The early years
One of the first areas of the Chinese economy to open up to foreign competition, under Deng Xiaoping’s economic reforms, was the telecom infrastructure sector. Huawei was established by a man by the name of Ren Zhengfei. Yes, Ren was a Major in the PLA and in 1983, along with a million others, he lost his job. During his time with the PLA, Ren was in fact a civil engineer building bridges and factories. In 1987, he was a 44-year-old businessman who had suffered a number of failures, but wanted to try again in the telecommunications field. With funds invested by five colleagues to provide working capital of about EUR 4 000, he started Huawei. At the time, he had little support and many things were stacked against him. In China, he was called someone who dared to eat crab – that means someone who tries something new despite its menacing appearance.
When Huawei first started, the Swedish multinational Ericsson had already been in China for three years. In fact, there were nine international communications equipment manufacturers doing business in China at the time. Also, during this period, over 400 Chinese telecom manufacturers sprang up. Competition was based around the big cities of Shanghai, Beijing and Guangzhou. Huawei didn’t stand a chance. So, establishing their headquarters in the new city of Shenzhen, the sales force went west to the remote and regional areas of China.
At the time, money was tight. The rules around private companies meant that bank loans were virtually impossible to secure. Out of necessity, the Huawei staff share ownership structure was developed to raise the capital necessary for growth. It has been the backbone of the company’s success. Shares were offered to retain staff. Today, 80 000 employees own Huawei, with our largest single shareholding belonging to our founder Ren Zhengfei, who has 1.4 per cent of the company.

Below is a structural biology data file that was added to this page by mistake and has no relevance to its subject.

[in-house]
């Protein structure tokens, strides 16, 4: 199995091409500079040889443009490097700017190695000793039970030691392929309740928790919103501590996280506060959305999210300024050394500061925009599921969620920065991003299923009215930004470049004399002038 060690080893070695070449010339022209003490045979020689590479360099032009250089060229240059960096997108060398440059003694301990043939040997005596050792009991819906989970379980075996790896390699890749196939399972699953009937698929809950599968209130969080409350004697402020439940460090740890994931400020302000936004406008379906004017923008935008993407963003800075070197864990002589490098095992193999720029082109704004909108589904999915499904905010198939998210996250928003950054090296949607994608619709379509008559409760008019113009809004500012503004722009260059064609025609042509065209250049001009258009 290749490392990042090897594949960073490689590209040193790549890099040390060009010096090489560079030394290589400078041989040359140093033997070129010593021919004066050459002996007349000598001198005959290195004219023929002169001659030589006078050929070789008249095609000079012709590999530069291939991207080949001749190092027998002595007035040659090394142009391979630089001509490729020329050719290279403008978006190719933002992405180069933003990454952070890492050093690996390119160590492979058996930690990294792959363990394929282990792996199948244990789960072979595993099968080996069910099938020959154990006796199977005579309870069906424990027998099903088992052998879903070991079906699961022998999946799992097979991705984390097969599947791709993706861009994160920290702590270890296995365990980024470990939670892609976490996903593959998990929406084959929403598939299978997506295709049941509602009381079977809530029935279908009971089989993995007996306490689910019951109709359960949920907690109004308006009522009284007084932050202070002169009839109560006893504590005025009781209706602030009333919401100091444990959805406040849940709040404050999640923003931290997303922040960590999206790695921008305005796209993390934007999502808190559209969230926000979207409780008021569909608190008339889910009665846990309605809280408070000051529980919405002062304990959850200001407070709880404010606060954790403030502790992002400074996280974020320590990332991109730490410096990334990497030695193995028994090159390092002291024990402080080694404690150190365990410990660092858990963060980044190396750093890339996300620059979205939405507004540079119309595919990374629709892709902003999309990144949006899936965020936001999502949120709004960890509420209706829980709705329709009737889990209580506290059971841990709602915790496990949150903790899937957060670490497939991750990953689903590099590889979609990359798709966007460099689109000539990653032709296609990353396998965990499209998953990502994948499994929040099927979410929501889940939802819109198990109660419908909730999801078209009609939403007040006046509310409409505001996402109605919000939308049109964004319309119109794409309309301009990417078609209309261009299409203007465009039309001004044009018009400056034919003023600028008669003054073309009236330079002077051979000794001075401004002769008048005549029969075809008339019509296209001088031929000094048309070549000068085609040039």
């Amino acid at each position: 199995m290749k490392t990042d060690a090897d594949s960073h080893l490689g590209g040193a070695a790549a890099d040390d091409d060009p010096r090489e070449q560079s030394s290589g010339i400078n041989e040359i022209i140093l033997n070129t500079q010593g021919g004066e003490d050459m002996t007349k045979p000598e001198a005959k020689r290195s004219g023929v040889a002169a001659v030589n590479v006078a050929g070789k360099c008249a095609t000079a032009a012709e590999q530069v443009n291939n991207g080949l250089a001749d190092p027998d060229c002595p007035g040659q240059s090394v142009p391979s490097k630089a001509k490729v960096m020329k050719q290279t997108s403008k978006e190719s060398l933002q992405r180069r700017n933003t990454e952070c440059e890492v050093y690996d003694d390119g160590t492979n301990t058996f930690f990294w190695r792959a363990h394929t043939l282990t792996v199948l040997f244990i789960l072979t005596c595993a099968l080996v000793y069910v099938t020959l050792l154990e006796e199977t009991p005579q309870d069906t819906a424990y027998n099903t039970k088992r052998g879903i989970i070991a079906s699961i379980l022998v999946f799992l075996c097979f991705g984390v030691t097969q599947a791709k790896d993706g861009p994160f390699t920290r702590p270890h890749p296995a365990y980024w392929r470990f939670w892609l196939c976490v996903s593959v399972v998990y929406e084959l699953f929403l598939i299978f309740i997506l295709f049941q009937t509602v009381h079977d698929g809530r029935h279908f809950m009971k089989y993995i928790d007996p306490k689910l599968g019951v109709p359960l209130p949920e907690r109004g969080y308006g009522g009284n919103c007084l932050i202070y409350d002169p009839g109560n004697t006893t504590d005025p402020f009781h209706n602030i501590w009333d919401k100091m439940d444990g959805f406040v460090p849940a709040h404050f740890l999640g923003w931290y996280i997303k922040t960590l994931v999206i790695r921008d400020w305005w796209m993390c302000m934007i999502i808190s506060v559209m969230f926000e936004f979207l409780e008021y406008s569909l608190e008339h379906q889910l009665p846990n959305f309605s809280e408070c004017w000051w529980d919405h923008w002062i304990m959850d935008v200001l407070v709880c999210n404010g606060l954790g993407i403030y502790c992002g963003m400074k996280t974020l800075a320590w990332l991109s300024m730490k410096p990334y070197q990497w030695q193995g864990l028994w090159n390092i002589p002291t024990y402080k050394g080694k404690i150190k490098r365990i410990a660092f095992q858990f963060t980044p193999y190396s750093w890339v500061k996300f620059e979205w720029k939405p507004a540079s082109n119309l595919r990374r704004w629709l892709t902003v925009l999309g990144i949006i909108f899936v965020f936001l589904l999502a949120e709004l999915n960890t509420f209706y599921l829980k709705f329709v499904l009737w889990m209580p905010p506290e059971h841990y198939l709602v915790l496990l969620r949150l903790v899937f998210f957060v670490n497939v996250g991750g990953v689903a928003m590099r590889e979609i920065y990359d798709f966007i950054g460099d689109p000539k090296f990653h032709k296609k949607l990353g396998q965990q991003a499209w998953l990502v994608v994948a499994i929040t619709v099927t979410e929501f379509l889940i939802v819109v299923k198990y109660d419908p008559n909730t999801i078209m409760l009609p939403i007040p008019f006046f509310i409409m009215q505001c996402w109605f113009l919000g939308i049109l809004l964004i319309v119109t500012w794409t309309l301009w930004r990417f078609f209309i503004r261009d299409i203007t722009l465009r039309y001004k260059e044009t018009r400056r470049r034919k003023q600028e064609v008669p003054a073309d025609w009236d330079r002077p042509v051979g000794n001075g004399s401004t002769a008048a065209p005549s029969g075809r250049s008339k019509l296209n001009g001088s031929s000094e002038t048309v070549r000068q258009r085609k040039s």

Mr Ren has always admired US business models. He noted they focused heavily on R&D, and he looked at their business structures during a visit to the US. He then hired expert companies to help him grow his business – IBM, PWC, KPMG, Hay Group, etc. And they are still with him today, guiding the business and driving his vision.
In the year 2000, Huawei went global. It was a slow start, with only one per cent of our revenue coming from outside of China. However, what it did do was to change the course of our company’s history – and, more importantly, upend the entire telecom sector. Just as we did in China, we went to the markets that the global giants of the time ignored. Africa, the Middle East, South-East Asia. We were fortunate in that we timed it perfectly. We totally missed the 2G era, so we started to focus on 3G R&D. Because the dot-com bubble had burst, our competitors spent less on R&D, giving us an opportunity to catch up. We did, and our technology gap turned into a level playing field. Huawei knew that the only way we could succeed was to have better technology, so the company mandated that a minimum of 10 per cent of our revenue needed to be spent on R&D. By the time 4G arrived, Huawei had become a global leader, to the point where we are now the world’s No. 1 telecom infrastructure builder, welcomed as much in Europe as we are in China.
Our privately-owned business operates in 170 countries and our global revenue is approaching 86 billion euros a year. We now provide more than one-third of the world’s population with their daily communications needs. With such reach, it is no surprise Huawei receives plenty of attention from global regulators and security agencies. As our Global Head of Cyber Security, John Suffolk, often says: we are the most poked, prodded and audited company on the planet.
We understand that we are a pioneer, breaking new ground for a Chinese company. We are truly global in operation - today we do more business outside of China than we do in China. We are a clear leader in our field, and we are privately owned. These are attributes not normally associated with a Chinese company. There is no doubt more companies like Huawei are coming. We can’t pretend the rise of Smart China isn’t happening.